Over a year ago, I posted about the employment relationship artists were facing when taking “freelance” work at The Mill in Santa Monica. I described about learning about Employer of Record scheme perpetrated by Yurcor, and offered my opinions based on my research on the legality of the working relationship and payment practices of Yurcor. I asked that artists who had experience get in contact with me so I could approach our lawyer with the aim of clarifying my concerns and possibly finding a legal remedy for the mistreatment of employees I thought to have taken place.
We recently received word that some of those artists were able to file a lawsuit against The Mill and Yurcor:
Recently, three Los Angeles artists filed a lawsuit in state court against The Mill and Yurcor. The Mill, a visual effects production company, employed the three artists on a temporary basis. Yurcor, which processed the paychecks of artists at The Mill, told the artists that it was their “employer of record” while they worked at The Mill. In the case, which was filed in California state court as a class action on behalf of themselves and an estimated 500 other California artists, the artists allege that The Mill and Yurcor failed to pay them the compensation that they were promised.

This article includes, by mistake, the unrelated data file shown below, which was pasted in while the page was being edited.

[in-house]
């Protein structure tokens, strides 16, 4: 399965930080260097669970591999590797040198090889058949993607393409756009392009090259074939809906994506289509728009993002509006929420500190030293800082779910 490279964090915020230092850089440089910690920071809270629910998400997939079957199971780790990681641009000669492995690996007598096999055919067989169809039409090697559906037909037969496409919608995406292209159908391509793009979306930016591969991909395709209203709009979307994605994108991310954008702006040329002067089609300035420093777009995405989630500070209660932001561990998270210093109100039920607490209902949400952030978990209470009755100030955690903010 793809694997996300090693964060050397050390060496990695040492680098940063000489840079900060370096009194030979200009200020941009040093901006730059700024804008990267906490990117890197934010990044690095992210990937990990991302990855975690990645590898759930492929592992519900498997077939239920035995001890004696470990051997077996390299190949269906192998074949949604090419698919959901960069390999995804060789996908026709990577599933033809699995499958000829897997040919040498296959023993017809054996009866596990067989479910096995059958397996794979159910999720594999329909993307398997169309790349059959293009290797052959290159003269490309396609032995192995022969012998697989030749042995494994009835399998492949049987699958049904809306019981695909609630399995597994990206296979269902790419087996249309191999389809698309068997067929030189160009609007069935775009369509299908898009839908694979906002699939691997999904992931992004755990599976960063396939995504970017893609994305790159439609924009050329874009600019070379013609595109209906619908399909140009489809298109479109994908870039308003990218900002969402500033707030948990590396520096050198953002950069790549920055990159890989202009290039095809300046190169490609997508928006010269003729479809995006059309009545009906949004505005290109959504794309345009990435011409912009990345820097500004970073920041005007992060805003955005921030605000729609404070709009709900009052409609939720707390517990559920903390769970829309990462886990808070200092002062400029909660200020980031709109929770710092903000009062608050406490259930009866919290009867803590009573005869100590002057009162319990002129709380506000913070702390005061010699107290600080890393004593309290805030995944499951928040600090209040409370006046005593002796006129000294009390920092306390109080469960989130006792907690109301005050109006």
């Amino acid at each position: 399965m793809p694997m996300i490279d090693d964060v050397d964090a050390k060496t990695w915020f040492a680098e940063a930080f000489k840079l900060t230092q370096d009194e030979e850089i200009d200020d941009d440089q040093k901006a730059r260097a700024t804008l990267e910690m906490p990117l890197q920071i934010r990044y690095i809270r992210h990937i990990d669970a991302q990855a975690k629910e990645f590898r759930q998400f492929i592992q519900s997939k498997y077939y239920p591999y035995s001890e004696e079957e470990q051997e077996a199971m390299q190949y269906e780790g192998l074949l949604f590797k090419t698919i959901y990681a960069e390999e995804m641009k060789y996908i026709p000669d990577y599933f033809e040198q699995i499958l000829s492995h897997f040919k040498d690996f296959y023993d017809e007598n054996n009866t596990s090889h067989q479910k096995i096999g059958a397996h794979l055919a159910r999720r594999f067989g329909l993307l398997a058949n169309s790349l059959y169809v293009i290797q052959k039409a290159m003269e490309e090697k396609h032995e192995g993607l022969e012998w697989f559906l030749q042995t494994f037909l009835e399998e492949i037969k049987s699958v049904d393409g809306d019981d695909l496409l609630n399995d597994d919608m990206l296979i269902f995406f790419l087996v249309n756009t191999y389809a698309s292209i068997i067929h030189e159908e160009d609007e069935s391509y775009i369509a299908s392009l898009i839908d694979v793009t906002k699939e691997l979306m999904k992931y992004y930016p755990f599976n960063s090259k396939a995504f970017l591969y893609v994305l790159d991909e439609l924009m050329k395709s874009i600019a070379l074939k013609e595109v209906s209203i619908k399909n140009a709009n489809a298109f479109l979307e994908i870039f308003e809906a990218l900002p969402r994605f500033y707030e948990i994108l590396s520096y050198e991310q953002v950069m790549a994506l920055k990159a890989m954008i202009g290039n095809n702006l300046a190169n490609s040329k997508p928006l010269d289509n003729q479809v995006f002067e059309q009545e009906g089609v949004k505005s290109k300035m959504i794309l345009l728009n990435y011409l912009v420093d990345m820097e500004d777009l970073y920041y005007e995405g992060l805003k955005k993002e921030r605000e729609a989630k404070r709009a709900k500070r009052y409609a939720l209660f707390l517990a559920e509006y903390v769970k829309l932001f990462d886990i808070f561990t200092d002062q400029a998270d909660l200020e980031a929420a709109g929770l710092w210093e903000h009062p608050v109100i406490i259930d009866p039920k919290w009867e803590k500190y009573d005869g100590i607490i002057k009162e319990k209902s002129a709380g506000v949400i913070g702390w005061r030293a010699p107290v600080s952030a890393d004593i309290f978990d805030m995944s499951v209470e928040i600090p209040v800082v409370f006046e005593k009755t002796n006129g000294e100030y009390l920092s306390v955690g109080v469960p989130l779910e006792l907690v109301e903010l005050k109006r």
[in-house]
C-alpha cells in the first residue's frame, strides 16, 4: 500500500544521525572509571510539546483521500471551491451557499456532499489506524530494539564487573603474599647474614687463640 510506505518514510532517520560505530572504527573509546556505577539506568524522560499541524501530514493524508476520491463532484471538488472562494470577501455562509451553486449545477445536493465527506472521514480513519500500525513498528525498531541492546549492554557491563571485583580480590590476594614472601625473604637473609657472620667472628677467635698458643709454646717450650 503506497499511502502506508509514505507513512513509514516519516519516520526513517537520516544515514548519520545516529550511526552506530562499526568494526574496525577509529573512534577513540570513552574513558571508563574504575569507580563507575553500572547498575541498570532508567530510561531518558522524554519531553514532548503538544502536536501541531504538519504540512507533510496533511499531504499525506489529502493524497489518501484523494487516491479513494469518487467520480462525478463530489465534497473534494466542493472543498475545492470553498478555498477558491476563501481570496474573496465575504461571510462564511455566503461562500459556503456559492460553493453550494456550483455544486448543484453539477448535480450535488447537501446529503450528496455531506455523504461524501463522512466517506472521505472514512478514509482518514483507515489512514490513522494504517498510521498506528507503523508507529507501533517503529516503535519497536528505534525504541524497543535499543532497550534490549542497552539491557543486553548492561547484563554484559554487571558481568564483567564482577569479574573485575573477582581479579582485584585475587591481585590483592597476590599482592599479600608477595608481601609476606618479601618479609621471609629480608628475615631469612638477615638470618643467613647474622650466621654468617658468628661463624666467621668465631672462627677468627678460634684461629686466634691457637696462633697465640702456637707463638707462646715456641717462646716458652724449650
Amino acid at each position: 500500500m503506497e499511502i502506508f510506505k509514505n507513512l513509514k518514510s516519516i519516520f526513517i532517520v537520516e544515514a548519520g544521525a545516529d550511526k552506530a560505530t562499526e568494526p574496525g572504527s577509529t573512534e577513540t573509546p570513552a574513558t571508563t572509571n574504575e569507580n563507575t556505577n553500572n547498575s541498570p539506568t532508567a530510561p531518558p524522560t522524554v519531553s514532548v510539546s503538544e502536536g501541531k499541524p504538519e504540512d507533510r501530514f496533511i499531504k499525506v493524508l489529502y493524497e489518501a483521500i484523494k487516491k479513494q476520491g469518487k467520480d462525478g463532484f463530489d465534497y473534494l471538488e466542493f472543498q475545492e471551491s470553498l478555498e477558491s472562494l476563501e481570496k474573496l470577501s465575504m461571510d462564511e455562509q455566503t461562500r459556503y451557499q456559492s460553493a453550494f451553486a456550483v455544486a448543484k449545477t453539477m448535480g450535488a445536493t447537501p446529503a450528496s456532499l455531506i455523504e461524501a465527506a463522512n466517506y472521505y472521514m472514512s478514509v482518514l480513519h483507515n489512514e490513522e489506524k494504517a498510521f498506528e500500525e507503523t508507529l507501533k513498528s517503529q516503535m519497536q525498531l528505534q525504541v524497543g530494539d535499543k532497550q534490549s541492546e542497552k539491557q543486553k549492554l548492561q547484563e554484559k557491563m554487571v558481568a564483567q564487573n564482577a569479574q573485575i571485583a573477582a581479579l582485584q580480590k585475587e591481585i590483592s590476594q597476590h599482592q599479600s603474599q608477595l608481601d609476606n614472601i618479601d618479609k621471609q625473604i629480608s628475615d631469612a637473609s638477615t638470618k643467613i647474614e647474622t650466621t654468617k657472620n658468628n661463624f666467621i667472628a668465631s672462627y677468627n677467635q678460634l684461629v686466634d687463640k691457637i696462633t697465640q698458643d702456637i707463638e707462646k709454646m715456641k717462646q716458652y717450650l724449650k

The lawsuit alleges that The Mill and Yurcor schemed to treat California artists as independent contractors when in fact they were employees. Under California law, the artists were employees and not independent contractors because The Mill exercised total control over the manner in which they worked, and also set their wages, hours, and other working conditions.
In addition to taking standard employer payroll deductions from the artists’ paychecks for their work at The Mill, Yurcor also took illegal deductions from their wages for Yurcor’s “administrative overhead costs.” As alleged, The Mill and Yurcor sought to confuse and deceive the California artists about their employee status in order to enrich themselves, deliberately misclassifying the artists as independent contractors when they were in fact employees. This meant that the artists lost wages they were promised.
The artists allege, among other things, violations of various provisions in the California Labor Code. They seek relief including lost wages, interest and penalties, as well as an order prohibiting The Mill and Yurcor from engaging in this conduct in the future.
Congratulations to the artists who took a stand and did their part to make the visual effects industry a better place to work. I look forward to sharing more developments in this case as they are presented to us.